The Public School (951 Chung King Road)
John Benjamin Kamp

The exhibit runs through Dec. 12 and the opening reception is this Sunday from 5 – 9 p.m. Regular Gallery Hours are Tuesday through Saturday 11:00 a.m. – 7:00 p.m. Be sure to stop by the gallery this Thursday for the Art Walk. Till then, you can view the whole project online before seeing it first hand at the gallery.

7 thoughts on “The Fifth Ecology: Los Angeles Beyond Desire

  1. Yeh, this blog wants to see homelessness, gang violence, and school dropouts. That’s been their message from day one…

  2. “post material”? Part of this dysfunctional urban zone includes, or used to include, a lot of necessary businesses like textile and food processing. Also, there are existing communities there. It’s not just industry.

    You can’t have a society that eats only imported Swedish meatballs and exists in stuff made in China.

  3. BTW – I like a lot of the ideas in their program.

    Some of it is like the 1970s all over again. Somewhere in my big pile of old crap is a bikeway proposal from around 1973. It reads like the dream of the bike coalition, combined with some ideas from this project.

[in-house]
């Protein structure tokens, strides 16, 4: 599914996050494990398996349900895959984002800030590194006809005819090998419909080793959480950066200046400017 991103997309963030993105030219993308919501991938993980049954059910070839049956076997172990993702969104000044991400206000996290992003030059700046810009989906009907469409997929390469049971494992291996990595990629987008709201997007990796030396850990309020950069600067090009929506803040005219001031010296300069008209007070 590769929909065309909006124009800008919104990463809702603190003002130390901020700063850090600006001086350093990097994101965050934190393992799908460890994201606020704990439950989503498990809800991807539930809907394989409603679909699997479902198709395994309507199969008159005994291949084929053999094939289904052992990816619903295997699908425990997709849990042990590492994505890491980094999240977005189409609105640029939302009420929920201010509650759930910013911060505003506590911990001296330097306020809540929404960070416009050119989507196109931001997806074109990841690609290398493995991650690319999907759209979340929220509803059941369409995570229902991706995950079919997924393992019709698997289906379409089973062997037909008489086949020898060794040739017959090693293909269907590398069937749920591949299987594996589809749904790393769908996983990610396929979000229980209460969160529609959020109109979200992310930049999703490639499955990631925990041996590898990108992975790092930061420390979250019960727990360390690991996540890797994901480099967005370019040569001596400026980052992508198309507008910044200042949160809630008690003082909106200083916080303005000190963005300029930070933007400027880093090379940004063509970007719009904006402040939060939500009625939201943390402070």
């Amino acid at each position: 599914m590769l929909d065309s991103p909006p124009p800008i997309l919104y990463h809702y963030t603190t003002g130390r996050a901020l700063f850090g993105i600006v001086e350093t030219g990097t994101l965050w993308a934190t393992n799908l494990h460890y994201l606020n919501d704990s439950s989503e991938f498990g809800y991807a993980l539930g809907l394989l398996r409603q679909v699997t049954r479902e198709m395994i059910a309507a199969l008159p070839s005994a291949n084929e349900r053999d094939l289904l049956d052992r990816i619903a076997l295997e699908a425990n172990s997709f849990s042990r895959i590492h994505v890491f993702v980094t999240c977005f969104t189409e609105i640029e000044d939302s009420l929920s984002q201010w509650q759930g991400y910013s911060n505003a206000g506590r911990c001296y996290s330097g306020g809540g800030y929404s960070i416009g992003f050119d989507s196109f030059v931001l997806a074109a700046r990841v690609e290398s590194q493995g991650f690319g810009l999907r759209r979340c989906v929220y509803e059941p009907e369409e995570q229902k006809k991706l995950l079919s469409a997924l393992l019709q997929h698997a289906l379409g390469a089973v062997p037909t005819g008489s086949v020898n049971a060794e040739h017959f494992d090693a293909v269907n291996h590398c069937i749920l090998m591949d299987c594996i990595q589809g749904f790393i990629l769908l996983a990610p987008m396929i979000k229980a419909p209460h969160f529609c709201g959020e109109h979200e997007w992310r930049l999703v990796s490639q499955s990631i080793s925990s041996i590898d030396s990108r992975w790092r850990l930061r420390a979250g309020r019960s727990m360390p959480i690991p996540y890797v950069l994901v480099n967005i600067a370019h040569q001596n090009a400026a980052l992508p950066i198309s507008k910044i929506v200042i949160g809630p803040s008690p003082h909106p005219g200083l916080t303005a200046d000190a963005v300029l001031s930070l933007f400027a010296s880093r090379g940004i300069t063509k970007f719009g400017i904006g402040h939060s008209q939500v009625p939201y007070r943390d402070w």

Makes you kind of wonder why it doesn’t ever happen.

  4. But more to the point, I was talking about the beautiful scenery found all over the city. Very postcard like, specially walking on the briges to East Los during sun set. Breath taking.

  5. im sure that theres so much we can do to LA, but it would take decades to make all these people conscious and want to better their city. Sad to say, but a large percentage of Angelinos dont give a fuck about their city.

  6. All I can say, is this Swedish crap makes me more than a little sick to my stomach. This is a brilliant plan for yuppies–in Portland. Of course, I hate yuppies in Portland, which is why I live in Boyle Heights, around normal, working people. Obviously, the money will never be there for this kind of travesty to be built–I hope–but dear Lord, why does every plan to “improve” Los Angeles = whitewashing and erasing its history and its industry, to say nothing of the people who live where this shit is imagined to go? Is Los Angeles perfect? No, but eliminating Los Angeles from Los Angeles to “improve” it is pretty horrifying. Maybe people should visit Disney World for this type of phony futurism. Or, hell, go with the flow, and move to Portland. Then you can ride a bike and have vegan soup brought to you by bike, and make crafts for the “Crafty Wonderland.” Whee! Good luck, I’ll even tell you where the “cool” bars are so you can meet people who just LOVE Portland and are so into sustainability and being “green” that they drive a hybrid car, with the most poisonous batteries ever manufactured. Oh my God! SOOO awesome.

    And I don’t know why I even bother with Mr. “this blog is all about homelessness, etc,” but for fuck’s sake–there is a big difference between fixing things that are wrong with somewhere you love, and replacing all of it with shiny new things for shiny new people. I’ve been thru it twice already. Liking the traditional parts of Los Angeles the way they are does not in any way suggest being pro-homelessness or anything else. I mean, for Christ’s sake!